Claim 8 addition;
Using a micro calorimeter with a baseline stability of O.2 uW and a sensitivity of 0.2 uW is able to detect heat changes of 25 nanocalories per second

I demand a re-evaluation by an expert in instrument development and bacteriology

Here is what the Board had to say on this appeal:

While the appellant’s letter to the “Head of the Patent Office” makes no attempt to answer the Board’s communication or to deal in any other manner with the question of the admissibility of the appeal, the Board has decided to consider it and to issue this decision rather than just treat the patent application as deemed to be withdrawn as would be possible in the absence of a reply to the communication, as indeed the appellant was warned both in the communication itself […] and in the EPO form 3346 under cover of which it was sent. There are two reasons for doing this. First, although the appellant’s letter [to the Head of the EPO] does not make any substantive response to the Board’s communication, it does at least indicate that the appellant has not lost interest in its patent application. Accordingly, although the salient facts are slightly different, the position is comparable with that described in T 1382/04 [1] and the Board has the power to issue a decision on the appeal. Second, this decision will hopefully ensure that the appellant (which is no longer represented professionally and is apparently unfamiliar with European patent proceedings) understands that, by virtue of this decision dismissing the appeal, the decision of the Examining Division (ED) to refuse the patent application becomes final and therefore no purpose would be served by payment of the unpaid part of the fifth renewal fee. [1]

The appellant complied with the time limits for filing the notice of appeal and written statement of grounds of appeal and paying the appeal fee (see A 108). However, the appeal is inadmissible as regards the requirement of substantiation. A 108, third sentence, provides that, within four months of the notification of the decision in question, an appellant must file a statement setting out the grounds of appeal. [2]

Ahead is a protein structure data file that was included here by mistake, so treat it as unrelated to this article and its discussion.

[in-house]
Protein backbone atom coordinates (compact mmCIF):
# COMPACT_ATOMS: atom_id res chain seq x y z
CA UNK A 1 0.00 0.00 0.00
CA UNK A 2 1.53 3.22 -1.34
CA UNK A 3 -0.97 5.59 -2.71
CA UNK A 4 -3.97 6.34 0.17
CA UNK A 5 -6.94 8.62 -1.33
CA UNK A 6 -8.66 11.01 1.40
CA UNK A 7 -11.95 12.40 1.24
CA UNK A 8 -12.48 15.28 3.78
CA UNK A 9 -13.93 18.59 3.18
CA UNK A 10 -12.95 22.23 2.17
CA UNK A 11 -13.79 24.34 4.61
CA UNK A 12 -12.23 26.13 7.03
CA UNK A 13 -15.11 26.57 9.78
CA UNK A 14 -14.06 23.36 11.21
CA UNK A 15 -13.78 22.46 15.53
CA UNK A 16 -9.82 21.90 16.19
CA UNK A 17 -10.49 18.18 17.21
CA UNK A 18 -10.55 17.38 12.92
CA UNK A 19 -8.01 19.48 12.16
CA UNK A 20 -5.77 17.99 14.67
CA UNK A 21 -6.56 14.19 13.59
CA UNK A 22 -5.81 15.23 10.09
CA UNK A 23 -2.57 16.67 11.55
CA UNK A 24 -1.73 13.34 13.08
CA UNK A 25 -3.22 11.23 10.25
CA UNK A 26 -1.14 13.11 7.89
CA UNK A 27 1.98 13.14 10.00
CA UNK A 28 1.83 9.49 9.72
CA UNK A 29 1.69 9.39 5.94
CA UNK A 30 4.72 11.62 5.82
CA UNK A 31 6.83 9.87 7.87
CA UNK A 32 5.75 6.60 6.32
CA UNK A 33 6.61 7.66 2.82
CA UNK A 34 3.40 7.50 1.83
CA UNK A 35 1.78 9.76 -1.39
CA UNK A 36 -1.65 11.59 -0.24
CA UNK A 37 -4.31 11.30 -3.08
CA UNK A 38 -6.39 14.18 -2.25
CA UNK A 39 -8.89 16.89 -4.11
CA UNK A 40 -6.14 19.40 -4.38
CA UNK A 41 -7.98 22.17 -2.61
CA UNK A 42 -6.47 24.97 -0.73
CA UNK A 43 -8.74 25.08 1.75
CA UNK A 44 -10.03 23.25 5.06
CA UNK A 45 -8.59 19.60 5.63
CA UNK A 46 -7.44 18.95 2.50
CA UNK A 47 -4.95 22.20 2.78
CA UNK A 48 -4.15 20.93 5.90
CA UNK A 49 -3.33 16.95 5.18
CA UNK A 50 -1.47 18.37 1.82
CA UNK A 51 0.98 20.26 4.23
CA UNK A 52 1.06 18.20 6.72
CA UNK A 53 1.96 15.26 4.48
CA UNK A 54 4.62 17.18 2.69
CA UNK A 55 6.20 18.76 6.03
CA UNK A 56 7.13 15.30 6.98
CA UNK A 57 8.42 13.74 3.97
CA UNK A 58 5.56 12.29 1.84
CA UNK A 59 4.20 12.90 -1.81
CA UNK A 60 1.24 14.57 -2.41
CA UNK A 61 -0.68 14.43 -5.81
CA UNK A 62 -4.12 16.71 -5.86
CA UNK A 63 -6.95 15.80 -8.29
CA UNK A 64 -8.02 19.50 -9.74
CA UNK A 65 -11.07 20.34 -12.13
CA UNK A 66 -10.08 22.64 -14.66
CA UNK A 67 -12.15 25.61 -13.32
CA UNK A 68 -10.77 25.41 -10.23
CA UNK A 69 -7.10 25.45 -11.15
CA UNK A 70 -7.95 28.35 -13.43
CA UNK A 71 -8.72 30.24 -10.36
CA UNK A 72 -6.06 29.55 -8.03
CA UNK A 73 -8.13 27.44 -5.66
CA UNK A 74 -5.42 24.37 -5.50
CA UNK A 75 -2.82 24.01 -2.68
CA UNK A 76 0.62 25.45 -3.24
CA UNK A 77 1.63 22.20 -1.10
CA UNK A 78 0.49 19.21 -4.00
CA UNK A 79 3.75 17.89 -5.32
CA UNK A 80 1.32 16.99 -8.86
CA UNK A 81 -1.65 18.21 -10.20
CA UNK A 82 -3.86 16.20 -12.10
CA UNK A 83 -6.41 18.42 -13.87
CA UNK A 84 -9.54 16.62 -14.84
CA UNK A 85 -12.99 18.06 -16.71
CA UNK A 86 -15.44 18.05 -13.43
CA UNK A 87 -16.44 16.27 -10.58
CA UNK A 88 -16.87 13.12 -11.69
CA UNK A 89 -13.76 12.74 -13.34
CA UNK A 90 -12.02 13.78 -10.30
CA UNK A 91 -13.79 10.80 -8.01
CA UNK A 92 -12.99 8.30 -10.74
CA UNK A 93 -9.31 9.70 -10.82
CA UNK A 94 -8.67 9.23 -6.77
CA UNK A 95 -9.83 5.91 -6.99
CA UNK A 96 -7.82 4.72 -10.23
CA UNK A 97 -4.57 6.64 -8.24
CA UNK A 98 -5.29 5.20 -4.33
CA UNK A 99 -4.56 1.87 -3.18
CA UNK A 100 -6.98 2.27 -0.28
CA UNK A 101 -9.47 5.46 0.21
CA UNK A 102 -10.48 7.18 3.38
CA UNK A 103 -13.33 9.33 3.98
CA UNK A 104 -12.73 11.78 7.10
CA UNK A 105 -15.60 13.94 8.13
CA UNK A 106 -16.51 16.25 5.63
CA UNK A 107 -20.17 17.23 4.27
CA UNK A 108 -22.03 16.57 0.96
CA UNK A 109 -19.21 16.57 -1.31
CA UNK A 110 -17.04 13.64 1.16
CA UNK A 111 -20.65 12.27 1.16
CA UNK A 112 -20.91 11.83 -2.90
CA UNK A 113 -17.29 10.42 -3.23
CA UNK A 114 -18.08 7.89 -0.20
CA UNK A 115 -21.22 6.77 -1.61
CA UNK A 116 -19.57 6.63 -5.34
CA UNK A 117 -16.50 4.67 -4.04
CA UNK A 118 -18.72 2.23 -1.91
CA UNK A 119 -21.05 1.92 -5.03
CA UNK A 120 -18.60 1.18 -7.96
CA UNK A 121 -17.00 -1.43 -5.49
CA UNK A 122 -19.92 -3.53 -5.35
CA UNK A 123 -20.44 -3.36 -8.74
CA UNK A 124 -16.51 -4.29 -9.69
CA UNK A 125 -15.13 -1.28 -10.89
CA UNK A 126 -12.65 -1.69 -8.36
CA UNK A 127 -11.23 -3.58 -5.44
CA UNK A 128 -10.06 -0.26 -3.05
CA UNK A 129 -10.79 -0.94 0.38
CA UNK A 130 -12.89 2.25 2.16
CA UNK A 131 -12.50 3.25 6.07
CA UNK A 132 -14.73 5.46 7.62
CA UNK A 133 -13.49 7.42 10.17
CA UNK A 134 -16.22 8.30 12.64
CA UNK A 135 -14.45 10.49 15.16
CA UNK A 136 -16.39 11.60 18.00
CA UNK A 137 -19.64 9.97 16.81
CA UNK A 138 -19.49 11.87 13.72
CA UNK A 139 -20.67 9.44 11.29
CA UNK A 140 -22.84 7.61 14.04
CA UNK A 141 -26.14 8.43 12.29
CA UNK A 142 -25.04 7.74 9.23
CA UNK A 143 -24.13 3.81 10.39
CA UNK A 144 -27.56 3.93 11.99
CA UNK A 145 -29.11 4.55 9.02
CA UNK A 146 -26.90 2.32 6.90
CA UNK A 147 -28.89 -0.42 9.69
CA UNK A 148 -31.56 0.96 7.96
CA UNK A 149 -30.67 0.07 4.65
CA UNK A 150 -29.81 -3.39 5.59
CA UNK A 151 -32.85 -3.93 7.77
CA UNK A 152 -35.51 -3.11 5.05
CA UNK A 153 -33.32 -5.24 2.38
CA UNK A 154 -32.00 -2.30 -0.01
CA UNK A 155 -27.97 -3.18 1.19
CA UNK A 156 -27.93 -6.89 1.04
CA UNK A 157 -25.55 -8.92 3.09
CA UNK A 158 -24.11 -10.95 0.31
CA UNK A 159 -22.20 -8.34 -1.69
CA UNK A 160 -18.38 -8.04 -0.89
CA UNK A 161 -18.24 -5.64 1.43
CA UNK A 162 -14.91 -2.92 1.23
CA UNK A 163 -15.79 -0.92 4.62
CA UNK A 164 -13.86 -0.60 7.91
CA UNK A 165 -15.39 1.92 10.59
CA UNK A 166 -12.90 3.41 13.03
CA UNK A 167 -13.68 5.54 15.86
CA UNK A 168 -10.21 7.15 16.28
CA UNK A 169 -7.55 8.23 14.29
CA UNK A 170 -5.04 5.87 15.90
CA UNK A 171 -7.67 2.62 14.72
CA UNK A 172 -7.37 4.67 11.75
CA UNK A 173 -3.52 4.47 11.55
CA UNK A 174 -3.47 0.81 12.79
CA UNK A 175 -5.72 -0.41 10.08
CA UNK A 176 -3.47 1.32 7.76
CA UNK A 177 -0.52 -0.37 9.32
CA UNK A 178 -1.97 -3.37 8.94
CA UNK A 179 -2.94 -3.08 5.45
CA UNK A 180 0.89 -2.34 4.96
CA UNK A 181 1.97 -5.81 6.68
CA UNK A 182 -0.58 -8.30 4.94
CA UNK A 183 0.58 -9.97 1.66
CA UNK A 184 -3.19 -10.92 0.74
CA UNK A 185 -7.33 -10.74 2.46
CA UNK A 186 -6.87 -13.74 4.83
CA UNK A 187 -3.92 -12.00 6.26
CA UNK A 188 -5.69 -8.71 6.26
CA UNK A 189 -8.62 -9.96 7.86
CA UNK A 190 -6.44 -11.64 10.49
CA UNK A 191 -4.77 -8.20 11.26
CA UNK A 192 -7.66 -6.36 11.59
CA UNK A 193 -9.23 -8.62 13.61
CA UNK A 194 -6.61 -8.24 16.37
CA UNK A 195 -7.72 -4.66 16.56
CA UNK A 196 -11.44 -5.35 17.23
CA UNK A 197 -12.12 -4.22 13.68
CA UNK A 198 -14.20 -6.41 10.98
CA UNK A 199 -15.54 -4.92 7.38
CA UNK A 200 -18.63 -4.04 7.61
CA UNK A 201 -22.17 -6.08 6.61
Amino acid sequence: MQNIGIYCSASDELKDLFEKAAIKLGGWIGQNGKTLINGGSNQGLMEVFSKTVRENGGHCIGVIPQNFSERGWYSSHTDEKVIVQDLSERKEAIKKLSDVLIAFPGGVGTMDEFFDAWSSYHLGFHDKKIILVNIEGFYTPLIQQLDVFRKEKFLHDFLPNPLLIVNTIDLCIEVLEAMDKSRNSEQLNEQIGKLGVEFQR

[…] R 99(2) requires an appellant to indicate in its statement of grounds the reasons for setting aside the decision impugned, or the extent to which it is to be amended, and the facts and evidence on which the appeal is based. Additionally, Article 12(2) of the Rules of Procedure of the Boards of Appeal requires that a statement of grounds of appeal shall contain a party’s complete case and set out clearly and concisely the reasons why it is requested that the decision under appeal be reversed, amended or upheld, and should specify expressly all the facts, arguments and evidence relied on. Similarly, the case-law of the Boards of Appeal has consistently considered it to be incumbent on an appellant to file, by the end of the four month time limit, a statement of grounds which (either in itself or together with the notice of appeal) presents the Board with the appellant’s case why it considers the decision under appeal to be wrong. [3]